- Coral reefs cover less than 3% of the ocean but contain a quarter of all marine life. After tropical rainforests, they are the most biodiverse ecosystems on Earth.
- Fifty of the world’s top scientists recently set out a roadmap to save the world’s coral reefs.
- With urgent climate action and following this roadmap, these oases of beauty can conserve essential marine biodiversity and provide a lifeline for coastal communities into the next century and beyond, according to a new editorial.
- This post is a comment. The opinions expressed are those of the authors, not necessarily of Mongabay.
If you’ve been following major news stories about climate change in recent years, you might think that coral reefs are disappearing. Global warming is causing more frequent bleaching events, making it increasingly difficult for reefs around the world to recover between warm water inflows. Australia’s iconic Great Barrier Reef has been particularly affected and some predictions indicate that coral reefs will be gone by the end of the century.
Coral reefs cover less than 3% of the ocean but contain a quarter of all marine life. After tropical rainforests, they are the most biodiverse ecosystems on Earth. Without reefs, the more than one billion people around the world who depend on coral reefs for food, fish and livelihoods would be devastated. The world simply cannot afford coral reefs to disappear. We urgently need an ambitious plan to reverse the trend of losses.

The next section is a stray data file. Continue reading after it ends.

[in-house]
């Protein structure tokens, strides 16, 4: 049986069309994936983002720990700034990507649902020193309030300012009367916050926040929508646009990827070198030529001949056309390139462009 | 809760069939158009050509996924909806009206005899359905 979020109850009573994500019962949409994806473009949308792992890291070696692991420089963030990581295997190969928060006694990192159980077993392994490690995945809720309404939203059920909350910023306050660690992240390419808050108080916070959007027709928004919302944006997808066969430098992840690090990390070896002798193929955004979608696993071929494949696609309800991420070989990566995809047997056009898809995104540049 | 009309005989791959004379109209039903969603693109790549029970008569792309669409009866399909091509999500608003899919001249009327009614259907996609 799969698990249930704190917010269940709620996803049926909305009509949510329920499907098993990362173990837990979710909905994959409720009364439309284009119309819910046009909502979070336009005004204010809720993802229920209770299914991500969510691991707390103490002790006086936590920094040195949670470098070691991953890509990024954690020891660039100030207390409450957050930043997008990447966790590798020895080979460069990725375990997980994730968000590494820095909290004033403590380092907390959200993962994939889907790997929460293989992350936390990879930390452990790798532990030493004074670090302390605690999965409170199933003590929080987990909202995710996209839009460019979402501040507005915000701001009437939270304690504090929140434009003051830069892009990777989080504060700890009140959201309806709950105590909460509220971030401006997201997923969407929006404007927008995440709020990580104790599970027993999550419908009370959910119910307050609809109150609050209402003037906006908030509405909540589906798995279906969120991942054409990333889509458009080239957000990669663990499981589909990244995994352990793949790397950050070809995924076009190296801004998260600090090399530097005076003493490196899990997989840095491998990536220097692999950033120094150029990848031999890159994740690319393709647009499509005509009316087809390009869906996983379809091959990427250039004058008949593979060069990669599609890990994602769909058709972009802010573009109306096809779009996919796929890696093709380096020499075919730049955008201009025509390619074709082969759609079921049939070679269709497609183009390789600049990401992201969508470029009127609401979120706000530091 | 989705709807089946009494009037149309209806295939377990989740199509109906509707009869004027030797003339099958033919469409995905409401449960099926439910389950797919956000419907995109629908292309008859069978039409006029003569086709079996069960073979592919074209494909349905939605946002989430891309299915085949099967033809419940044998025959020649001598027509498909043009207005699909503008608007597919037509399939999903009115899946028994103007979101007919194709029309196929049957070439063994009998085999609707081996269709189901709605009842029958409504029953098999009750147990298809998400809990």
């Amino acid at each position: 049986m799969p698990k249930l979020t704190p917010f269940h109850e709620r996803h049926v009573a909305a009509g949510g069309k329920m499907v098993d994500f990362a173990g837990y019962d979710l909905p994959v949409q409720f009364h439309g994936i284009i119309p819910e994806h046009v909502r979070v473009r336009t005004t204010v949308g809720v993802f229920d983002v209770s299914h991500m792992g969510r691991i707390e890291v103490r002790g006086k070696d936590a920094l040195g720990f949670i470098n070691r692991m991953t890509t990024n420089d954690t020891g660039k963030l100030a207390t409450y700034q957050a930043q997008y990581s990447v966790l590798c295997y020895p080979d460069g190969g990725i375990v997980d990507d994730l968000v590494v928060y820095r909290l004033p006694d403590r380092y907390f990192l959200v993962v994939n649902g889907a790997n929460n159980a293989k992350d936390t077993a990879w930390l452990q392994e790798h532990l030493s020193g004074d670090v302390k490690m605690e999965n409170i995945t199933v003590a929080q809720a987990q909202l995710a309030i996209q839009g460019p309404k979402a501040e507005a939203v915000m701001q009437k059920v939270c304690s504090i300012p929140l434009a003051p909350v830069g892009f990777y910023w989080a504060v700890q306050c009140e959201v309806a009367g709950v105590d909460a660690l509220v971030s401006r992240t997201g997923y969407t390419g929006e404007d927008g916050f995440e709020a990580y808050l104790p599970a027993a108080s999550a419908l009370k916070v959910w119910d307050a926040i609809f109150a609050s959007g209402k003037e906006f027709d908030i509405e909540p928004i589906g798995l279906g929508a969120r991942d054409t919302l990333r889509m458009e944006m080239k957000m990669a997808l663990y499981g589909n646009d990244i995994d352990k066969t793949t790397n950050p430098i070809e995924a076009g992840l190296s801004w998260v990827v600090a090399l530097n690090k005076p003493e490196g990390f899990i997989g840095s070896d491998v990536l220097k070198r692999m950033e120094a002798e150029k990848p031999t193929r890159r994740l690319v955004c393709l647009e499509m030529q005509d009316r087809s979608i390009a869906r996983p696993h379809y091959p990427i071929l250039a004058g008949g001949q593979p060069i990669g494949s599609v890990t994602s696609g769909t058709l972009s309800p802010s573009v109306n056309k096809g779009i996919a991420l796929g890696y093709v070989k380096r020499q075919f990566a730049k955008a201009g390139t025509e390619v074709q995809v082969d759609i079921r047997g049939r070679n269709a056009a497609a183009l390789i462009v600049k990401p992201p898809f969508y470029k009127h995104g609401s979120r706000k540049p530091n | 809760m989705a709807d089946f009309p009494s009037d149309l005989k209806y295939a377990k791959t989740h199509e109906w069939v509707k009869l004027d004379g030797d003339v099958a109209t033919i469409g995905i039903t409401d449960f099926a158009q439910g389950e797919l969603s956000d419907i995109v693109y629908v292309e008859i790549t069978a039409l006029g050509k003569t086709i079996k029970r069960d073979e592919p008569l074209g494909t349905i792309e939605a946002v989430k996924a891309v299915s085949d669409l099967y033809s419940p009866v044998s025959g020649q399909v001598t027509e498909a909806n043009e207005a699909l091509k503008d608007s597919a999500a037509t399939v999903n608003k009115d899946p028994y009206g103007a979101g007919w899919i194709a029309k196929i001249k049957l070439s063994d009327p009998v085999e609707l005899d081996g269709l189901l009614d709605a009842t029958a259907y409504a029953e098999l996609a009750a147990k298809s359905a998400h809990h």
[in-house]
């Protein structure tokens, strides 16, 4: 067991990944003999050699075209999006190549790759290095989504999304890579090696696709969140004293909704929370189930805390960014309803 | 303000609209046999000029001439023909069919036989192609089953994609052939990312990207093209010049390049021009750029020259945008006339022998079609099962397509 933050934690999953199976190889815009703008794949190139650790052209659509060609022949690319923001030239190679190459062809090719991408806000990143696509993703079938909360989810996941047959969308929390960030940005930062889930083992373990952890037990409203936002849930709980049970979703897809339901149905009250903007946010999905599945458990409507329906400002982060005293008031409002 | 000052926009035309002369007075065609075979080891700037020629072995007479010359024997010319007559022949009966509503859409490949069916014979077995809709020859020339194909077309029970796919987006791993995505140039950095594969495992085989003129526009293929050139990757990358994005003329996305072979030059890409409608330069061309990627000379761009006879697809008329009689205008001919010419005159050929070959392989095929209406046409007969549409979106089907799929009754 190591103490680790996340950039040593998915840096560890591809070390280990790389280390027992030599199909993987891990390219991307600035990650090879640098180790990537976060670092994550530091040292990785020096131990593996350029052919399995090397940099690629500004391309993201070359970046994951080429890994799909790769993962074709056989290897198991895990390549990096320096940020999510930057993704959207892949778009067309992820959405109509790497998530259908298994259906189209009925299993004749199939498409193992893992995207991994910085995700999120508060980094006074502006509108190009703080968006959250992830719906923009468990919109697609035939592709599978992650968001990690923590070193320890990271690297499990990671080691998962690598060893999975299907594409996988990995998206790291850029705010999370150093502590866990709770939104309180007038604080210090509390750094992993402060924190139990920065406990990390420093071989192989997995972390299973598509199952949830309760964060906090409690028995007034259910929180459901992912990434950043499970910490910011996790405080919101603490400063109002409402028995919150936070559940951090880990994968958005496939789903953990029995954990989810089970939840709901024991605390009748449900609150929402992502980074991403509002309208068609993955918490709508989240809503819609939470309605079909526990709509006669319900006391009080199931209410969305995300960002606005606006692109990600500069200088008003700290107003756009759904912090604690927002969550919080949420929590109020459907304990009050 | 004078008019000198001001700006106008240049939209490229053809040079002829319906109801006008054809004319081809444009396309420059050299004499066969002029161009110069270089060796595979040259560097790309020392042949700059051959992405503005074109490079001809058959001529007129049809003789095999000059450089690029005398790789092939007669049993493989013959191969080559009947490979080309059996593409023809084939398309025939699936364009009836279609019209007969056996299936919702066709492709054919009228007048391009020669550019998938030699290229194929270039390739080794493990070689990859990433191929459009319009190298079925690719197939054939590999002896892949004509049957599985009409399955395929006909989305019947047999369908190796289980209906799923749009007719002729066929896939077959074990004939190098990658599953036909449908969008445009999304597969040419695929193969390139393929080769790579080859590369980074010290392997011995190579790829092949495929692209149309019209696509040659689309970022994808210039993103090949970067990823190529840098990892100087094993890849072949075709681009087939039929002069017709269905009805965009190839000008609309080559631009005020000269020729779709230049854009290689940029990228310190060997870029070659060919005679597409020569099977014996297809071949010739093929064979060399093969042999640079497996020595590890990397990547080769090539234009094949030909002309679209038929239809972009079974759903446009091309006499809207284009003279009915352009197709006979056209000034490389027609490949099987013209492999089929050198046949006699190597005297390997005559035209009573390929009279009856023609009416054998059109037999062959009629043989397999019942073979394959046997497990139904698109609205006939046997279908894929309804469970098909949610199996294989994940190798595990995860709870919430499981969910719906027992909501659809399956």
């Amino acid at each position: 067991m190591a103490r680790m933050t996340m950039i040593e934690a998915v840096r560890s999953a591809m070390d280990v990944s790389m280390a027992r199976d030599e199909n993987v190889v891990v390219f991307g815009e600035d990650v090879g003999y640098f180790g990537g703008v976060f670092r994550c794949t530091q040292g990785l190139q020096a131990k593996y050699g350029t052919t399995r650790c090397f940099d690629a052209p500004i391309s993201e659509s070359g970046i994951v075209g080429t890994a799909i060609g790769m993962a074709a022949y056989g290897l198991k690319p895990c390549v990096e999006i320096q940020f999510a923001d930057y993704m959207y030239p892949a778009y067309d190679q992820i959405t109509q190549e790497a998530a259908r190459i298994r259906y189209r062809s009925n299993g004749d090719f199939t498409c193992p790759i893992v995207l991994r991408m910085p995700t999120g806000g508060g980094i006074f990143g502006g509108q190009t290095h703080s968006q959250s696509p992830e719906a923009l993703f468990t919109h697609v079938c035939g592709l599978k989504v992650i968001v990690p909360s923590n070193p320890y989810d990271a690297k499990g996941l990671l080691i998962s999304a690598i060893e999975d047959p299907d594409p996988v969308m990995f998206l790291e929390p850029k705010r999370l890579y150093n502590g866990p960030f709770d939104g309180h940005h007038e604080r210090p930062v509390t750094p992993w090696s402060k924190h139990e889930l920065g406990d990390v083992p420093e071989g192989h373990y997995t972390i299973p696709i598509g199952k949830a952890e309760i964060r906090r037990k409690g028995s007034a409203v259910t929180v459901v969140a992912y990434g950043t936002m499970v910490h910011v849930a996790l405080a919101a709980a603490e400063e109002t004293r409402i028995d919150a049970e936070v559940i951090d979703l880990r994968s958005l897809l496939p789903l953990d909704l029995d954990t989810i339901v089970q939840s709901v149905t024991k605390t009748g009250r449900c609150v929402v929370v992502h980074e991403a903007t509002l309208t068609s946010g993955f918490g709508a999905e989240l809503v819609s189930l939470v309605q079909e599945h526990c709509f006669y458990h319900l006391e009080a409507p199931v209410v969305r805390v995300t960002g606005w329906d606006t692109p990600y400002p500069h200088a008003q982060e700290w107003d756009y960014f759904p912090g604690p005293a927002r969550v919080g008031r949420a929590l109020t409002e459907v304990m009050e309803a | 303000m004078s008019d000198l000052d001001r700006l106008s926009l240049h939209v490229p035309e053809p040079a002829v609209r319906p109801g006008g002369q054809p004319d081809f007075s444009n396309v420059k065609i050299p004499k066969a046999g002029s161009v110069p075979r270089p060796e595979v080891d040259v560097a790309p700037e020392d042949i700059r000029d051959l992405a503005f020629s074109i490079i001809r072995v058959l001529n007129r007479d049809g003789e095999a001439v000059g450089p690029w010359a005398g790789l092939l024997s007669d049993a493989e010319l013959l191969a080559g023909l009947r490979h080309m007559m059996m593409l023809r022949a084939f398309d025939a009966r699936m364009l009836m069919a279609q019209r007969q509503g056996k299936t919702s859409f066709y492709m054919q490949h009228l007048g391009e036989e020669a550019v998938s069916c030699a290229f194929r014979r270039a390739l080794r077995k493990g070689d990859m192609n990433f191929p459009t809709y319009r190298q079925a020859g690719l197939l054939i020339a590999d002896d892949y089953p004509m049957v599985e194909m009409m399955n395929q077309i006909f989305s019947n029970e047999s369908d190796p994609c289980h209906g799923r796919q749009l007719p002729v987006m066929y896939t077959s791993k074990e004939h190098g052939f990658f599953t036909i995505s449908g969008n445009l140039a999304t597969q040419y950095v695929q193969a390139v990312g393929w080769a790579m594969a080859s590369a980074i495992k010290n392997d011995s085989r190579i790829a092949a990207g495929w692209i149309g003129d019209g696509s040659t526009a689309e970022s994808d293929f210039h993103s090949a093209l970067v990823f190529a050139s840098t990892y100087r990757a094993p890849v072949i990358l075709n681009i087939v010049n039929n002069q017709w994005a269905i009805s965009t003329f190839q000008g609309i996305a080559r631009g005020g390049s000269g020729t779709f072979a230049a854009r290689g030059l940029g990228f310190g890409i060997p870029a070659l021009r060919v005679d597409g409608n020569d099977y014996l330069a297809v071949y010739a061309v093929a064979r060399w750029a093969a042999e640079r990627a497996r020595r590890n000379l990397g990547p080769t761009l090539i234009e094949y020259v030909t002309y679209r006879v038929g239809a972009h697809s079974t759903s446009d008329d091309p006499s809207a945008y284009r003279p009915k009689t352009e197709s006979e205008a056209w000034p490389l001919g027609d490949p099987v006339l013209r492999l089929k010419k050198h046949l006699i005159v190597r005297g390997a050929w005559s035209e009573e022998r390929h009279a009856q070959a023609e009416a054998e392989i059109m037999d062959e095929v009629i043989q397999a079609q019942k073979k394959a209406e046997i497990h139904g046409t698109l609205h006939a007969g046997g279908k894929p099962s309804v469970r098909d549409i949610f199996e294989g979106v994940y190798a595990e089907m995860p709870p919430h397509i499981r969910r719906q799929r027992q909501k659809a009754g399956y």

We now have one. This year, more than 50 world-renowned scientists from more than 30 government, non-profit and academic institutions launched a series of six white papers: An Investment Plan to Save the World’s Coral Reefs – and with them the food, livelihoods and coastal resources. protection they provide.
Researchers first identified where coral reefs can survive climate change. A portfolio of over 50 climate-resilient coral reefs has been identified worldwide where unique depths or cooler ocean currents have shielded reefs from the worst impacts of climate change. These coral reef sanctuaries, if well conserved and managed, have the best chance of survival in a changing world.
Now that we have found them, we must focus international efforts and investments on safeguarding these resilient biodiversity hotspots. The six white papers, on governance, small-scale fisheries and nutrition, finance, health and water quality, science and climate policy, give essential recommendations on what to do next.
To reduce stress on ecosystems, not just the corals themselves, the intensity of various threats must be reduced so that they have a better chance of surviving the impacts of climate change. For example, forestry management in nearby watersheds is important to reduce runoff of sediments and pollutants that damage both reefs and local communities.
Fisheries must also be carefully managed so that they can sustain local reef-dependent populations, but without unbalancing the sensitive systems on which the fisheries rely. There must be sustainable funding pipelines to fund effective management, decisions must be based on the best available science, and climate policy must support coral reefs.